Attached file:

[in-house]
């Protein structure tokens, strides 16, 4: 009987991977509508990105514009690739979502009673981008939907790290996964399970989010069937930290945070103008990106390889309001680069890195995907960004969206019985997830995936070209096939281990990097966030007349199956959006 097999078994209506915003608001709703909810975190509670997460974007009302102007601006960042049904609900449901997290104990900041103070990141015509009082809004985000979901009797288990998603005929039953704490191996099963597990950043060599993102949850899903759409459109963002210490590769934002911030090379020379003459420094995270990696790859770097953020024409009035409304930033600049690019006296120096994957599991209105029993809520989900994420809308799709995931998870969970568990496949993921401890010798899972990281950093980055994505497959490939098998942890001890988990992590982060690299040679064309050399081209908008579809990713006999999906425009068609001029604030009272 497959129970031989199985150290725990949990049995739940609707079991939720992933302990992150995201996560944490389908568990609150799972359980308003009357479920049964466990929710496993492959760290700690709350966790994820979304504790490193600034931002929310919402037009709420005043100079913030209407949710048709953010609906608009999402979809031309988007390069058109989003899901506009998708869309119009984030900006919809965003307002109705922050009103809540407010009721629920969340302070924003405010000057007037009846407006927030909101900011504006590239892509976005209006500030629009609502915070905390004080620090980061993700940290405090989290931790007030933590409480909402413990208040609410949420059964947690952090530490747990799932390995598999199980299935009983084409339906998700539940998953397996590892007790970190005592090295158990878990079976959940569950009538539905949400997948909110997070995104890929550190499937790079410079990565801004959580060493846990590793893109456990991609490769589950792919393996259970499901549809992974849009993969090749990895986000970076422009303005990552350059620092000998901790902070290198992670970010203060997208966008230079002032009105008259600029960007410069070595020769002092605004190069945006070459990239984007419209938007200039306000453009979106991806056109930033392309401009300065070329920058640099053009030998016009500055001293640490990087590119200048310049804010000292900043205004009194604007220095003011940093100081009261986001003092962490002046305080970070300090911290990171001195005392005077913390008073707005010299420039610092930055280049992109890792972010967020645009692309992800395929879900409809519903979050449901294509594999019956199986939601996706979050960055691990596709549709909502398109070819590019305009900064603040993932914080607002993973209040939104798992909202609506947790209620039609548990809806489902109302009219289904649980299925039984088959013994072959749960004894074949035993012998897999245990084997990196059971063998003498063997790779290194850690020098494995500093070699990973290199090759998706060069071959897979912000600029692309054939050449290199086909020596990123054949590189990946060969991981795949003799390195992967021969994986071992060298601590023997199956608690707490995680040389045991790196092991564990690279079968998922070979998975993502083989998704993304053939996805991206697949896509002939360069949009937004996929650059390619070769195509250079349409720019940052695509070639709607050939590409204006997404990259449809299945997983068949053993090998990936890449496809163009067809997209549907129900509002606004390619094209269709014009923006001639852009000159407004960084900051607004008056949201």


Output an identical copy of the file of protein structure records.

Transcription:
[in-house]
């Protein structure tokens, strides 16, 4: 009987991977509508990105514009690739979502009673981008939907790290996964399970989010069937930290945070103008990106390889309001680069890195995907960004969206019985997830995936070209096939281990990097966030007349199956959006 097999078994209506915003608001709703909810975190509670997460974007009302102007601006960042049904609900449901997290104990900041103070990141015509009082809004985000979901009797288990998603005929039953704490191996099963597990950043060599993102949850899903759409459109963002210490590769934002911030090379020379003459420094995270990696790859770097953020024409009035409304930033600049690019006296120096994957599991209105029993809520989900994420809308799709995931998870969970568990496949993921401890010798899972990281950093980055994505497959490939098998942890001890988990992590982060690299040679064309050399081209908008579809990713006999999906425009068609001029604030009272 497959129970031989199985150290725990949990049995739940609707079991939720992933302990992150995201996560944490389908568990609150799972359980308003009357479920049964466990929710496993492959760290700690709350966790994820979304504790490193600034931002929310919402037009709420005043100079913030209407949710048709953010609906608009999402979809031309988007390069058109989003899901506009998708869309119009984030900006919809965003307002109705922050009103809540407010009721629920969340302070924003405010000057007037009846407006927030909101900011504006590239892509976005209006500030629009609502915070905390004080620090980061993700940290405090989290931790007030933590409480909402413990208040609410949420059964947690952090530490747990799932390995598999199980299935009983084409339906998700539940998953397996590892007790970190005592090295158990878990079976959940569950009538539905949400997948909110997070995104890929550190499937790079410079990565801004959580060493846990590793893109456990991609490769589950792919393996259970499901549809992974849009993969090749990895986000970076422009303005990552350059620092000998901790902070290198992670970010203060997208966008230079002032009105008259600029960007410069070595020769002092605004190069945006070459990239984007419209938007200039306000453009979106991806056109930033392309401009300065070329920058640099053009030998016009500055001293640490990087590119200048310049804010000292900043205004009194604007220095003011940093100081009261986001003092962490002046305080970070300090911290990171001195005392005077913390008073707005010299420039610092930055280049992109890792972010967020645009692309992800395929879900409809519903979050449901294509594999019956199986939601996706979050960055691990596709549709909502398109070819590019305009900064603040993932914080607002993973209040939104798992909202609506947790209620039609548990809806489902109302009219289904649980299925039984088959013994072959749960004894074949035993012998897999245990084997990196059971063998003498063997790779290194850690020098494995500093070699990973290199090759998706060069071959897979912000600029692309054939050449290199086909020596990123054949590189990946060969991981795949003799390195992967021969994986071992060298601590023997199956608690707490995680040389045991790196092991564990690279079968998922070979998975993502083989998704993304053939996805991206697949896509002939360069949009937004996929650059390619070769195509250079349409720019940052695509070639709607050939590409204006997404990259449809299945997983068949053993090998990936890449496809163009067809997209549907129900509002606004390619094209269709014009923006001639852009000159407004960084900051607004008056949201």